Our Hamilton has plenty of namesakes

CHRIS GARDNER
Last updated 05:00 17/08/2012
Tim Brooker, Rotarian and author
MARK TAYLOR
Tim Brooker, Rotarian and author

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Hamiltons of the world . . . unite.

Yes, there is more than one and Tim Brooker, of Hamilton East Rotary Club, has found 128 others and written about them in a coffee table book.

And he hasn't been to any of the others.

The nearest, Hamilton Diggings, is about 20 minutes from Ranfurly in Central Otago's goldfields and there's only a cemetery there now . . . and a curling club.

The furthest, 492 Hamiltonia, is a deep space asteroid and there's nothing there but rock and ice.

Mr Brooker, a retired St Paul's Collegiate teacher who moved from Britain eight years ago and retired five years ago, came up with the idea of writing the book to be sold by Rotary clubs in Hamiltons around the world as a fundraiser.

He began researching in October, turning to Google to find them, and then collected information through the Rotary clubs.

"I did not realise how many Hamiltons there were," he said. "Originally, I thought there might be 20 but there's 129 and there's real variety."

He did not find the other New Zealand one until he was proof-reading his finished work and stumbled upon it while checking something online.

"The original Hamilton is in Scotland, named after the Duke of Hamilton in 1606. The biggest one is Hamilton, Ontario, in Canada, one people have heard of, which has 519,949 people. The capital of Bermuda is Hamilton. There's one in the Czech Republic - what the heck is one doing in the Czech Republic? - Africa, Sri Lanka, South Korea," he said.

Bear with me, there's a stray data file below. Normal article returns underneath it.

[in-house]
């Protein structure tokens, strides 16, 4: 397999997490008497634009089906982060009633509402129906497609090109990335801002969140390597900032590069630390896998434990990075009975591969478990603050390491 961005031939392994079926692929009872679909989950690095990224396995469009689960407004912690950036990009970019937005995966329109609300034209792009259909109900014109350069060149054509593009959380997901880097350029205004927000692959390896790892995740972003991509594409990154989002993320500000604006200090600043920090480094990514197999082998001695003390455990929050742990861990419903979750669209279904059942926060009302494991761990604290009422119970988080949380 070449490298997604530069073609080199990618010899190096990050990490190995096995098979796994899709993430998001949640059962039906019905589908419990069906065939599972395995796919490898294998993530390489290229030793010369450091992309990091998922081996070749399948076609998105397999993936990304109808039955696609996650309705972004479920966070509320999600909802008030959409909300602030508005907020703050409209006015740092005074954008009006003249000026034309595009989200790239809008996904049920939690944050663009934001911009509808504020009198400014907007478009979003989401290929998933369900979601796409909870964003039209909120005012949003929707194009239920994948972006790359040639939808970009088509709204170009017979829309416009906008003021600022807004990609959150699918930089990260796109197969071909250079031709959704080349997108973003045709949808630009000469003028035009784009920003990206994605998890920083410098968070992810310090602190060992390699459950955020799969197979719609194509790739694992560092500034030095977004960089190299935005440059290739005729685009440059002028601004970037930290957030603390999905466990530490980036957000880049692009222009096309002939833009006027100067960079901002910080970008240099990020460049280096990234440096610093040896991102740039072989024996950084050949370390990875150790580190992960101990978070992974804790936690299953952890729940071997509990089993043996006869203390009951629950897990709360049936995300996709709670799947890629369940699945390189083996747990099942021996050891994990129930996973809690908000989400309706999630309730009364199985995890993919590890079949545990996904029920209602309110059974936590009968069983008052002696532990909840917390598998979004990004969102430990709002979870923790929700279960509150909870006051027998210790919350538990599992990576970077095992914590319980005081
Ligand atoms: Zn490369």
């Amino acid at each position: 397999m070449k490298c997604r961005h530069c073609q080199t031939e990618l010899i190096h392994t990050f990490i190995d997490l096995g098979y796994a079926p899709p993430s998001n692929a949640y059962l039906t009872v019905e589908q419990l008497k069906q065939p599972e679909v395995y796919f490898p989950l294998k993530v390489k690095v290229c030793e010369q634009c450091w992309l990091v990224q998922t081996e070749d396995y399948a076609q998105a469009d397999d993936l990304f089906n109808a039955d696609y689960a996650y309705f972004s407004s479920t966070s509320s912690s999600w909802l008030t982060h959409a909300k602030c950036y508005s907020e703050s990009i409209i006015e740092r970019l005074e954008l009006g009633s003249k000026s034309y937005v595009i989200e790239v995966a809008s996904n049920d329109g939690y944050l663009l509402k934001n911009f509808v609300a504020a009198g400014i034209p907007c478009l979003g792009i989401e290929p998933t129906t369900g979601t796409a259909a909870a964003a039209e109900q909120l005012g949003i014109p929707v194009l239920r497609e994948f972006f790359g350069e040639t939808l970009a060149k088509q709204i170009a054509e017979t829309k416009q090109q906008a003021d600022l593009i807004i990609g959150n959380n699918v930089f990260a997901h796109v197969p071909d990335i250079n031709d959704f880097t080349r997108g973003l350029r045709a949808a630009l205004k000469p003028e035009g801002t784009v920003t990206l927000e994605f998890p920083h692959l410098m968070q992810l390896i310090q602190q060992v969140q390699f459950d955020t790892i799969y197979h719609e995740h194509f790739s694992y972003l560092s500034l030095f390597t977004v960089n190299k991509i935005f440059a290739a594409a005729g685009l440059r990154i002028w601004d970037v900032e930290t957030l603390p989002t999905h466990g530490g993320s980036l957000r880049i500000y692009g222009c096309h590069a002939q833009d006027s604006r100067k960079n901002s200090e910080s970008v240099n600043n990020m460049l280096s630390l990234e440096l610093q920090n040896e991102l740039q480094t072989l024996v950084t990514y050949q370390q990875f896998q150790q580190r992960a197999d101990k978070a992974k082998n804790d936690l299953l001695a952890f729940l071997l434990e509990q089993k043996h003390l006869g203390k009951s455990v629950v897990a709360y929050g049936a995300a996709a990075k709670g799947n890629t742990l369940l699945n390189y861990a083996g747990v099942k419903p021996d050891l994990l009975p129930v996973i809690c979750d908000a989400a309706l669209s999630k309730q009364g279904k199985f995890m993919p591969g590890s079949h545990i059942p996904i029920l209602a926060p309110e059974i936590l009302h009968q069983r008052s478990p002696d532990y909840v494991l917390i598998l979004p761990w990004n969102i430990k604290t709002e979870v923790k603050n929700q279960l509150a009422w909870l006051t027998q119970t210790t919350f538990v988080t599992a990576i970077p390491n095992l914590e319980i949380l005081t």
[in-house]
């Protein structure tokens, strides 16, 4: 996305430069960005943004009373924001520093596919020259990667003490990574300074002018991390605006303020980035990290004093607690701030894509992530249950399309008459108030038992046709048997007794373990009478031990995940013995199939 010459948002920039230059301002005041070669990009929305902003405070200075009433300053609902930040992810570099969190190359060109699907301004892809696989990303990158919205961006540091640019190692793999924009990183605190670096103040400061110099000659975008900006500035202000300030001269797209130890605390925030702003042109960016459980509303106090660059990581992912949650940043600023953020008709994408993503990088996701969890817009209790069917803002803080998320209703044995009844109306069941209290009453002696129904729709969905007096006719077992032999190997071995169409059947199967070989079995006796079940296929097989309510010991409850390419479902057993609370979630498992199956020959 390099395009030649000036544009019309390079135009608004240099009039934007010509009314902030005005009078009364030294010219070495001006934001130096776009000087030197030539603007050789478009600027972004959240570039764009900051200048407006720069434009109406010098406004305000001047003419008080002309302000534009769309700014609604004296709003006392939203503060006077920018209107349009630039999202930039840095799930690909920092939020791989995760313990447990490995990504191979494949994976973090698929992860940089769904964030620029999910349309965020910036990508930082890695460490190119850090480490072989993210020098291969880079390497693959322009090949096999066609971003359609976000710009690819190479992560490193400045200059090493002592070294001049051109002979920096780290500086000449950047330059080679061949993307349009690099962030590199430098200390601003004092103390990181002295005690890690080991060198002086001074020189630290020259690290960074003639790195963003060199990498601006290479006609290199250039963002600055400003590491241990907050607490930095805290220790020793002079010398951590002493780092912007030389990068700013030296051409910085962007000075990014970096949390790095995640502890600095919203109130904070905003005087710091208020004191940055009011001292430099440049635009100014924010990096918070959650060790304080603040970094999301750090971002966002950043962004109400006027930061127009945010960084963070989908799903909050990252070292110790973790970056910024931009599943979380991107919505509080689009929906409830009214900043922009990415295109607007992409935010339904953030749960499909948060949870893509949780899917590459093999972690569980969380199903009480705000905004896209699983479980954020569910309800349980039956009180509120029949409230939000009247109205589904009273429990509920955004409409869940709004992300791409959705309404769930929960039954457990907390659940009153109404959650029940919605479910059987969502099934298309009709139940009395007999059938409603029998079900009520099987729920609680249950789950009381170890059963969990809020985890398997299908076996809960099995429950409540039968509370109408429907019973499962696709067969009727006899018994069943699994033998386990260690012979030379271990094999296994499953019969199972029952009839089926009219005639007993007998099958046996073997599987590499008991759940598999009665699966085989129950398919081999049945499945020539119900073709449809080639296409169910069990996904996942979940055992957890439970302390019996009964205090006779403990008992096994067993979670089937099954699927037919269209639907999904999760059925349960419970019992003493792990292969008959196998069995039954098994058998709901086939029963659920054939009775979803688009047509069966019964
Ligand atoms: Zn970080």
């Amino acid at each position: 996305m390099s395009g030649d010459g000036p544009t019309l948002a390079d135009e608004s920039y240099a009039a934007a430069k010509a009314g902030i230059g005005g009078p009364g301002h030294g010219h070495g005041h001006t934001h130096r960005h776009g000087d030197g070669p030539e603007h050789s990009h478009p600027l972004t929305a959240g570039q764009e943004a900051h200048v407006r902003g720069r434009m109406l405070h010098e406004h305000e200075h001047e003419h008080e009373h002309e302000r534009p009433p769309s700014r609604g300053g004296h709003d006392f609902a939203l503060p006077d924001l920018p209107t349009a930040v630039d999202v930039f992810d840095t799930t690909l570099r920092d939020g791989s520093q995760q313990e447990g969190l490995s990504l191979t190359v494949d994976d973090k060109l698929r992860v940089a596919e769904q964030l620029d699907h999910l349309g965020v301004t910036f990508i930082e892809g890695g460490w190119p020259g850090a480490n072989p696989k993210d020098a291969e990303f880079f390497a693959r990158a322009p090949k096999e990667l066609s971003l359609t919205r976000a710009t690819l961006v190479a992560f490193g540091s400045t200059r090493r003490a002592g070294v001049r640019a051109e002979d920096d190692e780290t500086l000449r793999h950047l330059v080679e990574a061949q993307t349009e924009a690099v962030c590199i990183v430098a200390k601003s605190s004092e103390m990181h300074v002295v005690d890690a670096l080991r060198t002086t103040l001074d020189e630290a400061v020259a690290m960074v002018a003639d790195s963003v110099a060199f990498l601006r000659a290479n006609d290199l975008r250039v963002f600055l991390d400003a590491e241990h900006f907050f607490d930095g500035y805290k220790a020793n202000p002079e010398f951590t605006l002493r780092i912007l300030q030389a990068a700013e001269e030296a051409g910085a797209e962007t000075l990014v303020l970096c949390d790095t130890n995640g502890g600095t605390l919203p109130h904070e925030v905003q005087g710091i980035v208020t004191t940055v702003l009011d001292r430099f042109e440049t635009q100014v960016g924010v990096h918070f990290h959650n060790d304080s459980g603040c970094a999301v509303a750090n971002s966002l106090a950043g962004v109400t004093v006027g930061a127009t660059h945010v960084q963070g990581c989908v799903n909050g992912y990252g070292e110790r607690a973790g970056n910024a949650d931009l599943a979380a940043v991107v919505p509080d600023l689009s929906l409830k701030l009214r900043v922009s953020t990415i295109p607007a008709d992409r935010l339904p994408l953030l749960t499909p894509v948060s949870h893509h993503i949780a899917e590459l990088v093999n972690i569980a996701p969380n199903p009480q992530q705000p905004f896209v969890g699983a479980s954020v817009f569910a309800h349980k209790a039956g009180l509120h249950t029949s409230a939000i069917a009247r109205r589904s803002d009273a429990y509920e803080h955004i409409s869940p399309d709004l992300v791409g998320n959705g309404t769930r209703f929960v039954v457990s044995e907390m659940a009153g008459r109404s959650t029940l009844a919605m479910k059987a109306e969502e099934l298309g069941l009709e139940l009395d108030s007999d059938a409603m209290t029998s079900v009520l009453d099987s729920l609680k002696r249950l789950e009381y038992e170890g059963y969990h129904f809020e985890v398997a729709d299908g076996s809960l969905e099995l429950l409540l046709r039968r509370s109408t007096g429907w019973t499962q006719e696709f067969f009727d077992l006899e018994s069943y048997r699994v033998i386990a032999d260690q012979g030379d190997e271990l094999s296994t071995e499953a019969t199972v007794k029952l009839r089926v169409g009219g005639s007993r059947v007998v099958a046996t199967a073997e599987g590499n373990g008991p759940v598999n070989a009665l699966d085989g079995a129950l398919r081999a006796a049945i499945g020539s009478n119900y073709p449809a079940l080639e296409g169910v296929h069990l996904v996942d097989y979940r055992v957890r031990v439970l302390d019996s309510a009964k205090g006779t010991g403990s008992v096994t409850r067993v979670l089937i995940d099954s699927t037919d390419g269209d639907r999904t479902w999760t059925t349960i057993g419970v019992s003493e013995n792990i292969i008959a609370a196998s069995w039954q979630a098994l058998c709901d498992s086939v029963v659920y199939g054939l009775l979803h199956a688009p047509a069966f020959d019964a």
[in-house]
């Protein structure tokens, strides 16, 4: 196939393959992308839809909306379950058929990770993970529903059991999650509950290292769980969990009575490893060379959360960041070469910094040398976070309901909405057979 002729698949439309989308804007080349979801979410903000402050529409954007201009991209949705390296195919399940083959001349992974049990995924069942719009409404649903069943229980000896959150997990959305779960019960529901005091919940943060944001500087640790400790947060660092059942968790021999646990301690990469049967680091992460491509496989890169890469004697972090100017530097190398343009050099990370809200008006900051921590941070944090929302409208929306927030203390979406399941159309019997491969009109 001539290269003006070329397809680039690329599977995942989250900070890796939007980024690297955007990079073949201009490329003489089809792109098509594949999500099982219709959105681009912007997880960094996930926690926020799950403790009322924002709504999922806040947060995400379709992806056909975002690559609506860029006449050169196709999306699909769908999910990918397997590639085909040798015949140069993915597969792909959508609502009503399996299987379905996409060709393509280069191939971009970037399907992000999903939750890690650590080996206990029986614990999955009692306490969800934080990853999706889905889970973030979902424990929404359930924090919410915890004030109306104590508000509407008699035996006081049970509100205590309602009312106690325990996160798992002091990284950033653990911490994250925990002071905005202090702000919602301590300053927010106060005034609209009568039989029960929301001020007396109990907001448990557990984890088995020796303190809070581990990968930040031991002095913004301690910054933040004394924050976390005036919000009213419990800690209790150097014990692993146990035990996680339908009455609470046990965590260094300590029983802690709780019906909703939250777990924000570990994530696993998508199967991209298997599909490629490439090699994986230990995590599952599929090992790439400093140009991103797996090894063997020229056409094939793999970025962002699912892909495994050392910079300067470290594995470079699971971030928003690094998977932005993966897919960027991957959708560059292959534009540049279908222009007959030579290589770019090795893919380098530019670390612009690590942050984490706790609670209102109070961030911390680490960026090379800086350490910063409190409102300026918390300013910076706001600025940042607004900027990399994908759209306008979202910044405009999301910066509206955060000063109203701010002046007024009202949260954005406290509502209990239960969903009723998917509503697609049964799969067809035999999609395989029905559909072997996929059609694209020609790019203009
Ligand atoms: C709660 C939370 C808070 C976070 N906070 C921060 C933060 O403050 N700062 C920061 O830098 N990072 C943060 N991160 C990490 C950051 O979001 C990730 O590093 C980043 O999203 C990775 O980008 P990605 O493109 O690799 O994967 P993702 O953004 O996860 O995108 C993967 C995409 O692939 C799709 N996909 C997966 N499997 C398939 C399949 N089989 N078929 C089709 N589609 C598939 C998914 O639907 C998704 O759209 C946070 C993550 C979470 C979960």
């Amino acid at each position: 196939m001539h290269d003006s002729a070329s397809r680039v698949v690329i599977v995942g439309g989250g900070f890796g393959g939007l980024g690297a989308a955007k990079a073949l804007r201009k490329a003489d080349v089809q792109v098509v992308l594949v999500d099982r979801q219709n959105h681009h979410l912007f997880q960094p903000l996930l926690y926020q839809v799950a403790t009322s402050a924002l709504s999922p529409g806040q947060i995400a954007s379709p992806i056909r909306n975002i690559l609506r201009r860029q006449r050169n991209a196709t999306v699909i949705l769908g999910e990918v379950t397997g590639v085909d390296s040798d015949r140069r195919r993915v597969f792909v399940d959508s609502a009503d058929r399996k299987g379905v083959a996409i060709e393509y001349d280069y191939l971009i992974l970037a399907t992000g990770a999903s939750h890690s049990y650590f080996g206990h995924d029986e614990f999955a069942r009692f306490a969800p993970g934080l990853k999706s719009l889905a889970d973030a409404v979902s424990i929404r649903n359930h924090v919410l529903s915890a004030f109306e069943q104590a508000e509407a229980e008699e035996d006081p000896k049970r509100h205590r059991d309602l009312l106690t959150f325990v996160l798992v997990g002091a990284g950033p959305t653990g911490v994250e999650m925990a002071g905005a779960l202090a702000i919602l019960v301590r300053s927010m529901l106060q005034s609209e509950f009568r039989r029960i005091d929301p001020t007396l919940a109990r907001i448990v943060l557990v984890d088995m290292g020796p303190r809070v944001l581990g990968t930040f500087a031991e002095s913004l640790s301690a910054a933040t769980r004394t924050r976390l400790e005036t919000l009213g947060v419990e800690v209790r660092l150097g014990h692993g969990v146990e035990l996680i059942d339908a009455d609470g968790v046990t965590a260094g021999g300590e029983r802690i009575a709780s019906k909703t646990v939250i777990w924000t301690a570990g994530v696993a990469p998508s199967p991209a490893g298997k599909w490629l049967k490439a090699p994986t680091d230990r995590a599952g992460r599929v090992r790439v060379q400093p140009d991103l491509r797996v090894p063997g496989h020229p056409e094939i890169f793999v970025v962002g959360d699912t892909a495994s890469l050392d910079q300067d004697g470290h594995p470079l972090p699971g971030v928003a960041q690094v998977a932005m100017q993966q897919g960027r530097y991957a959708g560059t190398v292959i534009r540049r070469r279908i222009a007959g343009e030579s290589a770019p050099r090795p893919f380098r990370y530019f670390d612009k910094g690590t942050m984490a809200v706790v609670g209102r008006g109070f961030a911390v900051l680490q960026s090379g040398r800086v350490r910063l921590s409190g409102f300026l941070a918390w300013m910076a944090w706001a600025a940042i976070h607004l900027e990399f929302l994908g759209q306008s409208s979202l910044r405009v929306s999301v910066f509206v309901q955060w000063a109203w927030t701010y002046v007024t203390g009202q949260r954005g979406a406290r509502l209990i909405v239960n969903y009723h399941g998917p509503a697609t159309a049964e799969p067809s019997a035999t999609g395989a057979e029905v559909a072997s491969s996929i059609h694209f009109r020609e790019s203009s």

"In America there are quite a few Hamiltons, too. Cincinnati is the county city of Hamilton County, Ohio, Chattanooga is the county city of Hamilton county, Tennessee."

Mr Brooker said there were so many places called Hamilton because many people carried the name and had had places named after them.

The book has been designed by Wintec student Lisa Ryan who has used Mr Brooker's text alongside professionally shot photographs from around the world supplied free.

Mr Brooker was amazed at the co-operation he got in the process, which enabled a speedy completion of the project.

"I don't know how far I would have got if I had done it just for me."

It is being printed by Print House in Hamilton with an initial print run of 8000.

"If we sell all 8000 our Rotary club stands to make $200,000 and other clubs will make $80,000. A third of that will be used on a project in Hamilton East, a third on a Rotary International project, which would not be in a Hamilton . . . in the islands or Africa, and a third would be to service the funding of subsequent books."

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Mr Booker has similar books in mind for Cambridges and Wellingtons around the world, all named after the original Cambridge and the Duke of Wellington.

The 236 page full colour hardback, called Hamiltons of the World, will go on sale next month for $45. It will be officially launched at SkyCity Hamilton on October 4.

Correction - An earlier version of this article incorrectly stated the population of Hamilton, Ontario as 5,550,000. It's been updated to the correct number which is 519,949 - according to Statistics Canada.

- Waikato Times

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